What to Know
- Strong storms slammed parts of the region on Tuesday, causing flash flooding as well as damage.
- Storms brought heavy periods of rain, lightning and gusty winds Tuesday afternoon.
- More storms on Wednesday are bringing more flooding threats. Click here for details.
Strong storms slammed parts of the region on Tuesday, causing flash flooding, damage and water rescues in Chester County, Pennsylvania.
Storms brought heavy periods of rain, lightning and gusty winds Tuesday afternoon.
A flash flood warning was in effect for southeastern Chester and Delaware counties until 7:30 p.m.
Up to seven inches of rain fell in parts of Chester County on Tuesday leading to flooding.
Several water rescues were reported in Thorndale, Coatesville, West Caln Township and Sadsburyville.
Flash flooding also led to a landslide that's currently blocking westbound lanes of Route 30 near Kings Highway. Route 30 is also closed between Downingtown and Coatesville due to flooding.
Residents are being warned to stay off roads if possible.
There was a report of lightning striking a home on Somerset Drive in Stroud Township, Monroe County.
There was also a report of a downed tree blocking Bethlehem Road in Lower Gwynedd Township.
A viewer also sent NBC10 a downed tree on Cannon Hill Drive in West Chester, Pennsylvania, after reporting powerful winds.
The Philadelphia Flower Show, which is outdoors for the first time this year, also had to be evacuated due to the heavy rain.
Before the storms, high heat and humidity continued Tuesday in Philadelphia and some surrounding communities. An earlier First Alert for sweltering heat, however, expired as temps didn't feel near triple digits.
Temperatures Sunday and Monday were up to 90 degrees by noon, and they continued to go up into the early evening. On Monday, the feels like topped out around triple digits.
It was officially the first heat wave (three days of 90-plus temps) of the season once we hit 90 at Philadelphia International Airport as of noon on Monday.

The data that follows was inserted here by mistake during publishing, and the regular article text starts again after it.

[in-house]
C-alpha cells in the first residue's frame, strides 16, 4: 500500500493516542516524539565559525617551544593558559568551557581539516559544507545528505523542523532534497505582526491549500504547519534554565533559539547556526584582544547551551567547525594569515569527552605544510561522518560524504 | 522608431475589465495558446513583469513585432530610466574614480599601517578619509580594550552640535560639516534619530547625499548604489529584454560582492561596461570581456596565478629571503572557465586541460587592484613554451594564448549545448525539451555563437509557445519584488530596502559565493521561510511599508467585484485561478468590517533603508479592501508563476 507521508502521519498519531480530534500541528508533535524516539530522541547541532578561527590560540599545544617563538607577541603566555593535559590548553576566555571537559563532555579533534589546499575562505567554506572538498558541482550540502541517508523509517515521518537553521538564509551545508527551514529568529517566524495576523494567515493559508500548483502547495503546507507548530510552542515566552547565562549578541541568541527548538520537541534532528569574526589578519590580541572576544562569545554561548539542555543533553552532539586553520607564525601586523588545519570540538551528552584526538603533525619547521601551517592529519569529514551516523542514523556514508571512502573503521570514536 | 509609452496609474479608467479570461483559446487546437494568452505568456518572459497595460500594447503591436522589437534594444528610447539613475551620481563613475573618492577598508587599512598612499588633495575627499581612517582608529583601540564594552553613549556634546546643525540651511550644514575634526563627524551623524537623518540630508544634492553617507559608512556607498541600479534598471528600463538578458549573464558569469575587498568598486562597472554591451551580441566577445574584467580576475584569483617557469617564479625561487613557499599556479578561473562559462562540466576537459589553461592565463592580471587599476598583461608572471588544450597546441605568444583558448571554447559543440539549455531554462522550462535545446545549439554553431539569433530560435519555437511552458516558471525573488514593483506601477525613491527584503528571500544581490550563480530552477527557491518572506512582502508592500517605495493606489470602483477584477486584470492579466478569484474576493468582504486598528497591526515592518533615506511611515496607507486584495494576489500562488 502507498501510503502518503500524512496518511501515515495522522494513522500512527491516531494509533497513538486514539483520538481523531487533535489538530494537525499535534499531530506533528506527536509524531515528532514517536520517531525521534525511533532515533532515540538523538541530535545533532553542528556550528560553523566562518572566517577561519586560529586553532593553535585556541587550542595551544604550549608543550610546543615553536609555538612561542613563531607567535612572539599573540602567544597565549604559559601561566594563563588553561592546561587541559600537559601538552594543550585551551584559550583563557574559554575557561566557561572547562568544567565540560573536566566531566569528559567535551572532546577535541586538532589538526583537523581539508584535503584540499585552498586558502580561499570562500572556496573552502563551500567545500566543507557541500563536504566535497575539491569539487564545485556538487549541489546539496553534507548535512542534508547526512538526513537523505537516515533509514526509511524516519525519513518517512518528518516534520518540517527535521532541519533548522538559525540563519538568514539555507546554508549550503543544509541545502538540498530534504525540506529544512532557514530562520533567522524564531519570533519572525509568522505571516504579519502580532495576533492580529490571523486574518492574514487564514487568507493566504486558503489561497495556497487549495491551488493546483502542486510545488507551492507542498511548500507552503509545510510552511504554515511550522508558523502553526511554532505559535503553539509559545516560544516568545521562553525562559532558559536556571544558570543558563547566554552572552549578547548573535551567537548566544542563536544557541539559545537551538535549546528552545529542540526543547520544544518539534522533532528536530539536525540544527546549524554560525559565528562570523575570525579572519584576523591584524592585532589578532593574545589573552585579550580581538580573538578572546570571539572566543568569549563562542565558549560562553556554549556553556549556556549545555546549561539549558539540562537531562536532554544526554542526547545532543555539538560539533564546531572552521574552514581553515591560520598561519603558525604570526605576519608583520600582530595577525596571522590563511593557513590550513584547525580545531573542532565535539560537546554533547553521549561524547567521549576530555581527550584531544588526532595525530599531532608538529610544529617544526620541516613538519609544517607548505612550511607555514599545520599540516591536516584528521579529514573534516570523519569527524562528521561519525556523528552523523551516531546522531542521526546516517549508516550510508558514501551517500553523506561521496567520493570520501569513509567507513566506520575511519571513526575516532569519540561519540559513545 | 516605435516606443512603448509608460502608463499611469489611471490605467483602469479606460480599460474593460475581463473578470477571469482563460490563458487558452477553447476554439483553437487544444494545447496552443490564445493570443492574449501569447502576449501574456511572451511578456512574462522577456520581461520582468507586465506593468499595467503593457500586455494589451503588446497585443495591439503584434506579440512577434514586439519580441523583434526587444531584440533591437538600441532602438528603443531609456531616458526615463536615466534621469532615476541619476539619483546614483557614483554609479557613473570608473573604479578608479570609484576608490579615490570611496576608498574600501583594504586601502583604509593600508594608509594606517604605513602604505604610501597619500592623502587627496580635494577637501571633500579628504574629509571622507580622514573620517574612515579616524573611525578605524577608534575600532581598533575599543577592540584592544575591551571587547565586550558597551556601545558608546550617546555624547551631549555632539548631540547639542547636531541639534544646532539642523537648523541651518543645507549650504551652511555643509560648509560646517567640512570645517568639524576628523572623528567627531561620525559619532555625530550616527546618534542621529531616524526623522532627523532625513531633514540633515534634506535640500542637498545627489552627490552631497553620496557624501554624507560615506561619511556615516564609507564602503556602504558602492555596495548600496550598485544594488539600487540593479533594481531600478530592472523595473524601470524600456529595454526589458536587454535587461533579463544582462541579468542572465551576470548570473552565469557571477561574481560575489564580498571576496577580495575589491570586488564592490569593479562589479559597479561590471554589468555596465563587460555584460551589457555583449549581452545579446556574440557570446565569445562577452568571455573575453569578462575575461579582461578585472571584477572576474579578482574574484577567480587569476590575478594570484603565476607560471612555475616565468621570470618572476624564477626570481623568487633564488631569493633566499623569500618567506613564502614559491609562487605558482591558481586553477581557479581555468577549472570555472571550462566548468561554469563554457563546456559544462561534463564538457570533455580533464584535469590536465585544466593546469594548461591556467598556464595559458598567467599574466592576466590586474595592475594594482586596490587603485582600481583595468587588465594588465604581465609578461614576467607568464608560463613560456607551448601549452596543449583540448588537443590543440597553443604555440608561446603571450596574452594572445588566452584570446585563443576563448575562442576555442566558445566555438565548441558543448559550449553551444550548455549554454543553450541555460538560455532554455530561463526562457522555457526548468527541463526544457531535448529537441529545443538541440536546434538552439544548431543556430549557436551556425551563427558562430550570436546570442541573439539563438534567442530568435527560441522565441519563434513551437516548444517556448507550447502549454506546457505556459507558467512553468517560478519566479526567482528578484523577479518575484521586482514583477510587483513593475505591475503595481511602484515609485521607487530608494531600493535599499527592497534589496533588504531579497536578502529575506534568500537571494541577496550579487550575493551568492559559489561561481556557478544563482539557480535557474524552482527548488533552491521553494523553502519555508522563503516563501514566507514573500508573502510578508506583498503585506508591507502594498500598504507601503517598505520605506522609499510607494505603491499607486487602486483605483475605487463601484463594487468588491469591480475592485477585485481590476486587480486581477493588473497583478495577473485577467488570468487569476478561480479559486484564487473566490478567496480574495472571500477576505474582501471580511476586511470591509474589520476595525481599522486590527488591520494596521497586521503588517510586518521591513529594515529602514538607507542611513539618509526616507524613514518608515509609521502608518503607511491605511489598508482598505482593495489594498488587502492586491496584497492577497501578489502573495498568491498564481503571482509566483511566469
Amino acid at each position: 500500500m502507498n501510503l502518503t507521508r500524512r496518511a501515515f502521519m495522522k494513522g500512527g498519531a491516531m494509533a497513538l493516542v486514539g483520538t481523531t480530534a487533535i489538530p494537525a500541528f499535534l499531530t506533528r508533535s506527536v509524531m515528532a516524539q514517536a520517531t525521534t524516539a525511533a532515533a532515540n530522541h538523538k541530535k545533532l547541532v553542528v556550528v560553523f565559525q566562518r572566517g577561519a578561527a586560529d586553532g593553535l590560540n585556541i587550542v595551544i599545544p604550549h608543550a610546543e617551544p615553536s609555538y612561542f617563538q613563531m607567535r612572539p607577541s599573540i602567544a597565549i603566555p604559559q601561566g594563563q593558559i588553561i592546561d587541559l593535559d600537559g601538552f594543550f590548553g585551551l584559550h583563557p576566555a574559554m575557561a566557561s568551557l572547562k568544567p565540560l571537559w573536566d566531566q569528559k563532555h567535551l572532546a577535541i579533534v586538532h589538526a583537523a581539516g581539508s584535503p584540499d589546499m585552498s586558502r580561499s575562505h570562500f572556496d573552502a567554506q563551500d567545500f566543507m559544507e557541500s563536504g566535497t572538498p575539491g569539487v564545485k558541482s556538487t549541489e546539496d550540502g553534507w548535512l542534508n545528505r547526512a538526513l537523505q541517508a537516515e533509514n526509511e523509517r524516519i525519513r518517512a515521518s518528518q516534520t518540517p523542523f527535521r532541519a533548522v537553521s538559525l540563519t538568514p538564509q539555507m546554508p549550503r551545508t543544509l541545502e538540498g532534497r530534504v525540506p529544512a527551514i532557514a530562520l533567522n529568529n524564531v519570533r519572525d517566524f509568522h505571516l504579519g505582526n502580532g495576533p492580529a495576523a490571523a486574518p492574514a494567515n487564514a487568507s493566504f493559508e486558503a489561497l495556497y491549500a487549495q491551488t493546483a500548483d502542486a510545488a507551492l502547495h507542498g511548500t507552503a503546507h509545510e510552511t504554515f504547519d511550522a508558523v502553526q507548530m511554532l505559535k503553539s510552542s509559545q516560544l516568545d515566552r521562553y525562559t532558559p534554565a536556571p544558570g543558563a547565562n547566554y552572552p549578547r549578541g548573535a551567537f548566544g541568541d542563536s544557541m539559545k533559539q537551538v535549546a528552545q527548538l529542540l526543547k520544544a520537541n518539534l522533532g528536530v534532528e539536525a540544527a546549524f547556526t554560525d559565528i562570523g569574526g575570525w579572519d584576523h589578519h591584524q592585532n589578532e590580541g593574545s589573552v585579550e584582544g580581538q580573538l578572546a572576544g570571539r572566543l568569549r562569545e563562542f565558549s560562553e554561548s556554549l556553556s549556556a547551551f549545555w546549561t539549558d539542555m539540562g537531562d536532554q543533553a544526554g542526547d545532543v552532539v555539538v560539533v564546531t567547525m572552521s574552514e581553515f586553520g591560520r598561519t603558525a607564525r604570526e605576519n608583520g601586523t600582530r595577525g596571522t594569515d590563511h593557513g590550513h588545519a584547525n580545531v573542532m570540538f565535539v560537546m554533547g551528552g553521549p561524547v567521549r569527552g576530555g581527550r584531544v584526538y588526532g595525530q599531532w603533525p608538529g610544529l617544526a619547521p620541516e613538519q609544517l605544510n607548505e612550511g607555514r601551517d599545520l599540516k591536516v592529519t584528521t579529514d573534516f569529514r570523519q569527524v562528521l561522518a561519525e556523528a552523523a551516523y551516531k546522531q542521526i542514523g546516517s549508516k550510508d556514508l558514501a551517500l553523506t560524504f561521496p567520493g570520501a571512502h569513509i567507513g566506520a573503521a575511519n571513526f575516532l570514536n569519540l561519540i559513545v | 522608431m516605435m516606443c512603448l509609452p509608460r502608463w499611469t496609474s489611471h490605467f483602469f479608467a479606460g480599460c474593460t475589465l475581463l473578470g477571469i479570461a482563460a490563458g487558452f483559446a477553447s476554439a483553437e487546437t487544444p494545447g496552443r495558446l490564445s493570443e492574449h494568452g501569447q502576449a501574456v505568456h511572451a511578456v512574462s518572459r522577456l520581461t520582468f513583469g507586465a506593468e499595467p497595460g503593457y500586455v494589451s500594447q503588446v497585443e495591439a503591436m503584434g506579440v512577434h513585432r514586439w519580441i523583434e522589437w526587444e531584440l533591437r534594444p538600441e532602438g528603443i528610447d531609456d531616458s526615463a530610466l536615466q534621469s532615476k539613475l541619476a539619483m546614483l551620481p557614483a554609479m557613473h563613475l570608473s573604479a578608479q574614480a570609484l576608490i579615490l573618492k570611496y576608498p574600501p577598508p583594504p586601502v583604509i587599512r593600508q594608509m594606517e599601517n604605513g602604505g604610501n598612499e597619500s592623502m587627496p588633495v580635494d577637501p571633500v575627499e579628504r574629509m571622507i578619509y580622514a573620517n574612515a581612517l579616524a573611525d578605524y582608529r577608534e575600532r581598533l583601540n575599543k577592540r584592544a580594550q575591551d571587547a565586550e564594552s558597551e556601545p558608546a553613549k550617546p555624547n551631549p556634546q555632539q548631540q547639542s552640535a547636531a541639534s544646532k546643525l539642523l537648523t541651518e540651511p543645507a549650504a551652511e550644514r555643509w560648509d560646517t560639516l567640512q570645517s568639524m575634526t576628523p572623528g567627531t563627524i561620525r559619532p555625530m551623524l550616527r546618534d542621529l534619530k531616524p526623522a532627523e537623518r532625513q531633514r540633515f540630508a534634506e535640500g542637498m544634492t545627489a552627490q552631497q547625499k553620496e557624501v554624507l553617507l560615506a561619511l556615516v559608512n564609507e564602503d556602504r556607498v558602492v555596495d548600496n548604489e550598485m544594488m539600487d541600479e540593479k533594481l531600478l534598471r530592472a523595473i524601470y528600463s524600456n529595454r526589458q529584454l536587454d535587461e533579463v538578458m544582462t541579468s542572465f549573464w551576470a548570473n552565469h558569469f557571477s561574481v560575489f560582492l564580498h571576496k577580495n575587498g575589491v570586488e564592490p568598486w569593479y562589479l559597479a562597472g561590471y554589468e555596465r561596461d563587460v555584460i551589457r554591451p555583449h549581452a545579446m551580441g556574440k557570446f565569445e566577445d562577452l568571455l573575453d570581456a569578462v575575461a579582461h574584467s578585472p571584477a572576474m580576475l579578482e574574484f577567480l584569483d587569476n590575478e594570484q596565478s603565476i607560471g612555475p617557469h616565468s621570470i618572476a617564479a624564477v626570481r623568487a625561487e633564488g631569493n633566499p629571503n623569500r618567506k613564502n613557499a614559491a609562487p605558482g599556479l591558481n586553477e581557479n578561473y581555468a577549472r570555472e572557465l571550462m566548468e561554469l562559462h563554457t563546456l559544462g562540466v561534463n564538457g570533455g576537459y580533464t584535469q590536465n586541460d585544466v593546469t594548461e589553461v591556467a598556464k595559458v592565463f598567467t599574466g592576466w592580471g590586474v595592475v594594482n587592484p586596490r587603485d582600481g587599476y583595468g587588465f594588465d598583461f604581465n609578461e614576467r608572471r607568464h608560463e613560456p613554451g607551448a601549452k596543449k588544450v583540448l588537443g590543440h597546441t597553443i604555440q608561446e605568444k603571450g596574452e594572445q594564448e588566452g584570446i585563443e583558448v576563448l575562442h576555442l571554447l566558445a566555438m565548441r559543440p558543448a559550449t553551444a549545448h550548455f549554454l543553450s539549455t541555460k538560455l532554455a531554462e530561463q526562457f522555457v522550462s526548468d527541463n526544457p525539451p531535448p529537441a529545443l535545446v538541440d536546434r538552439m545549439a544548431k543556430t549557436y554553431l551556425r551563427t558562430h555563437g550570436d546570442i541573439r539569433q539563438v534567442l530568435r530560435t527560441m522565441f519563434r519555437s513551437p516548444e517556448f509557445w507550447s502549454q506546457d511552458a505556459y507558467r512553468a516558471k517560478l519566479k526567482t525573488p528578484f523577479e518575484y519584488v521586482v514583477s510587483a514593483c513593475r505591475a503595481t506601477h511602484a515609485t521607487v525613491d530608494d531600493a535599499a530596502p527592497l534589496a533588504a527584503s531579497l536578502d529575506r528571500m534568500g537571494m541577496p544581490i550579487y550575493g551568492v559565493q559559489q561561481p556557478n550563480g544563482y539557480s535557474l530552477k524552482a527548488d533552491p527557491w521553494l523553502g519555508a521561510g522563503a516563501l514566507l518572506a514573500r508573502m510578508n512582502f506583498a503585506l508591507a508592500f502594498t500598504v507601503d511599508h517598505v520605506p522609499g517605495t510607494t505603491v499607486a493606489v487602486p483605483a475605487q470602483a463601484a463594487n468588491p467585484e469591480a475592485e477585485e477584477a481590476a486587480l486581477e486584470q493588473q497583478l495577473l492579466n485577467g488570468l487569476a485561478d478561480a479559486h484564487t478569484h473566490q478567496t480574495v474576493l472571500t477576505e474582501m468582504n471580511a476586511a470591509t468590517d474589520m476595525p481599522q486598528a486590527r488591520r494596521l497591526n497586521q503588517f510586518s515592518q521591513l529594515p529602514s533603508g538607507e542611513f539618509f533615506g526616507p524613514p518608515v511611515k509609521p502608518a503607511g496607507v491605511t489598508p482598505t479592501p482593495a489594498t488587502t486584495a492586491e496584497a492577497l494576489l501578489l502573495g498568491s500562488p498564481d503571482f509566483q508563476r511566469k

More Days of Heat, Humidity
Temperatures will drop slightly – likely into the low 90s – Tuesday and Wednesday, but the humidity will go even higher, making for uncomfortable and soupy conditions.
There’s another heat advisory in effect for Philadelphia, and the surrounding I-95 Corridor, through Tuesday evening. Temperatures may feel like between 94 to 98 degrees early in the afternoon, before scattered thunderstorms will bring down the temperatures across the region.
Drink Plenty of Water and Stay Safe
Be sure to stay inside a safe place with air conditioning and open windows, and use fans if you don't have A/C in your home. If you're using a fan, the EPA warns that windows or a door should be open to the outside; otherwise, you're just recirculating hot air, which is more dangerous.
Be sure to drink lots of water, even if you aren't feeling thirsty. If outside, wear sunscreen and take breaks in the shade.
You should watch for signs of heat-related illness, which include headaches, nausea, dizziness, fatigue and excessive sweating.
It's also advised that you check on your elderly and vulnerable neighbors to make sure they're safe.
Where to Find Relief From the Heat
Malls and movie theaters have traditionally been places to cool off during hot days. With many COVID restrictions lifted, people can go there and other public places to get out of the heat.
Another go-to spot in years past is Philadelphia's spray parks, which are open again for children to splash around in.
The Jersey Shore and Delaware beaches are also good options, as temperatures there didn't push into the 90s. The rip current risk is low, meaning it’s safe to take a dip in the water.
Download the NBC10 app and tune into the First Alert Weather Team on air to get the latest on when the heat will finally break.